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Introduction
A query to rank or number the results is often requested. In more powerful database management systems such as Microsoft SQL and DB2, there are often functions to do this. However, in Microsoft Access, no such function exists.

Options
In Access, there are several workarounds:
  1. A running sum in a report
  2. VBA code called in the SELECT clause
  3. A subquery in the SELECT clause
  4. A DCount in the SELECT clause
  5. Joining the table to itself and using a COUNT

Option 1 is probably the easiest if you want to number the rows consecutively but is the least flexible of the options.

Options 2, 3, and 4 require each row to be evaluated separately and can be slow for large data sets.

Option 5 is the most complicated to understand but can often be the most efficient. That is the option I will be discussing in this article.

Examples
Given the following table and data:
Expand|Select|Wrap|Line Numbers
  1. ID Salesperson Division    NumberSold
  2. 1  Robert      Electronics 99
  3. 2  Jenny       Electronics 54
  4. 3  Billy       Appliances  54
  5. 4  Karen       Appliances  102
  6. 5  Kim         Appliances  30
For the first example, let's say you want to rank all the salespeople by number of items sold, you can join the table to itself on the number sold and do a count.

Query
Expand|Select|Wrap|Line Numbers
  1. SELECT 
  2.    t1.Salesperson,
  3.    t1.Division,
  4.    t1.NumberSold,
  5.    COUNT(*) + 1 AS Rank
  6. FROM
  7.    tblSales AS t1
  8.  
  9.    LEFT JOIN tblSales AS t2
  10.       ON t1.NumberSold < t2.NumberSold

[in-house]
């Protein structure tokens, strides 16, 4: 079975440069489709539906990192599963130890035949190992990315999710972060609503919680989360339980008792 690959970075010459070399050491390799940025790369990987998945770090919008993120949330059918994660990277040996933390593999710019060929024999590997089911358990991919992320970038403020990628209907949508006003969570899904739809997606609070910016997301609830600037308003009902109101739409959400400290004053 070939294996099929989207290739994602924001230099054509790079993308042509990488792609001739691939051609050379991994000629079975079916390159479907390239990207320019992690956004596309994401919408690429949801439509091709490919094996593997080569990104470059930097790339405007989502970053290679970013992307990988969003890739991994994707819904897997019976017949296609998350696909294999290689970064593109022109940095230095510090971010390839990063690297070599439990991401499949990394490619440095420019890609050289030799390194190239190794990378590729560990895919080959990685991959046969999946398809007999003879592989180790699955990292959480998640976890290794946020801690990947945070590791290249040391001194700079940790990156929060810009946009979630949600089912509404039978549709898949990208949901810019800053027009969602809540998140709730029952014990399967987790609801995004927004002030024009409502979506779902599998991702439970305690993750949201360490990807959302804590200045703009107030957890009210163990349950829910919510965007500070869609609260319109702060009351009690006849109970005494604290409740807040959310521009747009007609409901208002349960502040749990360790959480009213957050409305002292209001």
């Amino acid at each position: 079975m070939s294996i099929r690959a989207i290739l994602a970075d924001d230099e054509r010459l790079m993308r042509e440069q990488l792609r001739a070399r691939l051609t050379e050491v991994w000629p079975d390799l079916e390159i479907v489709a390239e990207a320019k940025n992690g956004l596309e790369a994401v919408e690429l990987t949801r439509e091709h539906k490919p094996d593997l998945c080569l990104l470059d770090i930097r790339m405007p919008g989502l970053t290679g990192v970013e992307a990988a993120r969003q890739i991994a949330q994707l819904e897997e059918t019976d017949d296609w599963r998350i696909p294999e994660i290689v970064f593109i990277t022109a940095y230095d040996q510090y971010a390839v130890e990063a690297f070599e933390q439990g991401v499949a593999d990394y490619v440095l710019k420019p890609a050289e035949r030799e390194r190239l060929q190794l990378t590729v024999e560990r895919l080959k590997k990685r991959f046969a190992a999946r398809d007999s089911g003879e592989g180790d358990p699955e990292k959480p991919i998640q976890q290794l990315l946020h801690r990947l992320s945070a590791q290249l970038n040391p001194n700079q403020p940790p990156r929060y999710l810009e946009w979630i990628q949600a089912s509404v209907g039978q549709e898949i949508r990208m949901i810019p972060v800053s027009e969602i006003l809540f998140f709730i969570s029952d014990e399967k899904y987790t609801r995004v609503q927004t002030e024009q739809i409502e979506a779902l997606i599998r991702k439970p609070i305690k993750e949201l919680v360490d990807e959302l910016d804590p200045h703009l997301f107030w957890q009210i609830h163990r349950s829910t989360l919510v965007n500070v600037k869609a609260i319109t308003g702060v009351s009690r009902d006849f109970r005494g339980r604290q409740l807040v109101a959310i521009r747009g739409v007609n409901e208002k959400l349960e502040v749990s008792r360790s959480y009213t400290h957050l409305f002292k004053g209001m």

11. GROUP BY
  12.    t1.Salesperson,
  13.    t1.Division,
  14.    t1.NumberSold
Results
Expand|Select|Wrap|Line Numbers
  1. Salesperson Division    NumberSold Rank
  2. Robert      Electronics 99         2
  3. Jenny       Electronics 54         3
  4. Billy       Appliances  54         3
  5. Karen       Appliances  102        1
  6. Kim         Appliances  30         5
Note that this gives ties the same rank. If what you want is to number the rows rather than rank them, you will need to use a unique field.

Query
Expand|Select|Wrap|Line Numbers
  1. SELECT 
  2.    t1.Salesperson,
  3.    t1.Division,
  4.    t1.NumberSold,
  5.    COUNT(*) AS Rank
  6. FROM
  7.    tblSales AS t1
  8.  
  9.    LEFT JOIN tblSales AS t2
  10.       ON t1.NumberSold < t2.NumberSold OR
  11.          (t1.NumberSold = t2.NumberSold AND
  12.          t1.ID <= t2.ID)
  13. GROUP BY
  14.    t1.Salesperson,
  15.    t1.Division,
  16.    t1.NumberSold
Results
Expand|Select|Wrap|Line Numbers
  1. Salesperson Division    NumberSold Rank
  2. Robert      Electronics 99         2
  3. Jenny       Electronics 54         4
  4. Billy       Appliances  54         3
  5. Karen       Appliances  102        1
  6. Kim         Appliances  30         5
If you want to break out the rankings or numbering by grouping field(s), you can do that by including them in the JOIN clause.

Query
Expand|Select|Wrap|Line Numbers
  1. SELECT 
  2.    t1.Salesperson,
  3.    t1.Division,
  4.    t1.NumberSold,
  5.    COUNT(*) AS Rank
  6. FROM
  7.    tblSales AS t1
  8.  
  9.    LEFT JOIN tblSales AS t2
  10.       ON t1.Division = t2.Division AND
  11.          t1.NumberSold <= t2.NumberSold
  12. GROUP BY
  13.    t1.Salesperson,
  14.    t1.Division,
  15.    t1.NumberSold
Results
Expand|Select|Wrap|Line Numbers
  1. Salesperson Division    NumberSold Rank
  2. Robert      Electronics 99         1
  3. Jenny       Electronics 54         2
  4. Billy       Appliances  54         2
  5. Karen       Appliances  102        1
  6. Kim         Appliances  30         3
Note that this ranks from highest to lowest. Going from lowest to highest merely requires flipping the less than operator to a greater than operator. 
sumber : https://bytes.com/topic/access/insights/954764-ranking-queries-ms-access-sql

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